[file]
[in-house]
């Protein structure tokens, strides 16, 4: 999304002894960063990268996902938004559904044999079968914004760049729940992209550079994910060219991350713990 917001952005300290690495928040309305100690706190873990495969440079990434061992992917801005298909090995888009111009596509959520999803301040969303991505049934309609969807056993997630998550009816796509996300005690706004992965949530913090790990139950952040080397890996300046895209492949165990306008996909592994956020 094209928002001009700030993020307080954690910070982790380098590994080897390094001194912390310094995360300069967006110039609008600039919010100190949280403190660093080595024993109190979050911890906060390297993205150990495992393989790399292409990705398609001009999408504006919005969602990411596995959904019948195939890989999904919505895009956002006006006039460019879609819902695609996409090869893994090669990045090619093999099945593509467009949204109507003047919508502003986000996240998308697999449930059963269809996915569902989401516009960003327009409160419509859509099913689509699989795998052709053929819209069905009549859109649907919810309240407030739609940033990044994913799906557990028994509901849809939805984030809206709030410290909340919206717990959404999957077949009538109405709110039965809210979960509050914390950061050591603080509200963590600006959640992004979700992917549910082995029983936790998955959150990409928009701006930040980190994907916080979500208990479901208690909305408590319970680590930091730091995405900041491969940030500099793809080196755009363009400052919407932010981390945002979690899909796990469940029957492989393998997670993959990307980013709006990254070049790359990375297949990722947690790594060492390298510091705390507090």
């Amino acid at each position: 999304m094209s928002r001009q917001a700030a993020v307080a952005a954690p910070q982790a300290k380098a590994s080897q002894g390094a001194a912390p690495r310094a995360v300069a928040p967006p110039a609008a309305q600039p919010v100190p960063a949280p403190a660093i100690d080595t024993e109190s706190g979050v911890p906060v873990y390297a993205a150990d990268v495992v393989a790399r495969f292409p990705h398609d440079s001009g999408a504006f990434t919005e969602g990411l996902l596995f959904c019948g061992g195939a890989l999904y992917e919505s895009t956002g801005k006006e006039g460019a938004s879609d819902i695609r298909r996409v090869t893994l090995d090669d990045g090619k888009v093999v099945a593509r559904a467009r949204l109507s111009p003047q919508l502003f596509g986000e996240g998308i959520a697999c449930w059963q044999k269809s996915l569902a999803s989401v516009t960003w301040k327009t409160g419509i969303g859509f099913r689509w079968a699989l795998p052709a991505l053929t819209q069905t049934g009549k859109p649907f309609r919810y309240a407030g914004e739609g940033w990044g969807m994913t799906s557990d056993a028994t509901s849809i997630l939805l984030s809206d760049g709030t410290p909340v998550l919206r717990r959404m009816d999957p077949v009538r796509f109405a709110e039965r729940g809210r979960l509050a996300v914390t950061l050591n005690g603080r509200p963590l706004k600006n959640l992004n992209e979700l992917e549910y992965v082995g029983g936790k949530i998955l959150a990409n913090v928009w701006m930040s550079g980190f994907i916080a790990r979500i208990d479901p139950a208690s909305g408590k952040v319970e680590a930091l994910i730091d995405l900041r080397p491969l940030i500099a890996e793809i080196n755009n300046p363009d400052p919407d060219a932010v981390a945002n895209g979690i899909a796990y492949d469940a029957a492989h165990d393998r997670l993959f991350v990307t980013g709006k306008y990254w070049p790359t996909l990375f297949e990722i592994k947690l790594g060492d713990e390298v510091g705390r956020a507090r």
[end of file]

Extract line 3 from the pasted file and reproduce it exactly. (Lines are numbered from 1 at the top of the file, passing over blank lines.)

């Amino acid at each position: 999304m094209s928002r001009q917001a700030a993020v307080a952005a954690p910070q982790a300290k380098a590994s080897q002894g390094a001194a912390p690495r310094a995360v300069a928040p967006p110039a609008a309305q600039p919010v100190p960063a949280p403190a660093i100690d080595t024993e109190s706190g979050v911890p906060v873990y390297a993205a150990d990268v495992v393989a790399r495969f292409p990705h398609d440079s001009g999408a504006f990434t919005e969602g990411l996902l596995f959904c019948g061992g195939a890989l999904y992917e919505s895009t956002g801005k006006e006039g460019a938004s879609d819902i695609r298909r996409v090869t893994l090995d090669d990045g090619k888009v093999v099945a593509r559904a467009r949204l109507s111009p003047q919508l502003f596509g986000e996240g998308i959520a697999c449930w059963q044999k269809s996915l569902a999803s989401v516009t960003w301040k327009t409160g419509i969303g859509f099913r689509w079968a699989l795998p052709a991505l053929t819209q069905t049934g009549k859109p649907f309609r919810y309240a407030g914004e739609g940033w990044g969807m994913t799906s557990d056993a028994t509901s849809i997630l939805l984030s809206d760049g709030t410290p909340v998550l919206r717990r959404m009816d999957p077949v009538r796509f109405a709110e039965r729940g809210r979960l509050a996300v914390t950061l050591n005690g603080r509200p963590l706004k600006n959640l992004n992209e979700l992917e549910y992965v082995g029983g936790k949530i998955l959150a990409n913090v928009w701006m930040s550079g980190f994907i916080a790990r979500i208990d479901p139950a208690s909305g408590k952040v319970e680590a930091l994910i730091d995405l900041r080397p491969l940030i500099a890996e793809i080196n755009n300046p363009d400052p919407d060219a932010v981390a945002n895209g979690i899909a796990y492949d469940a029957a492989h165990d393998r997670l993959f991350v990307t980013g709006k306008y990254w070049p790359t996909l990375f297949e990722i592994k947690l790594g060492d713990e390298v510091g705390r956020a507090r």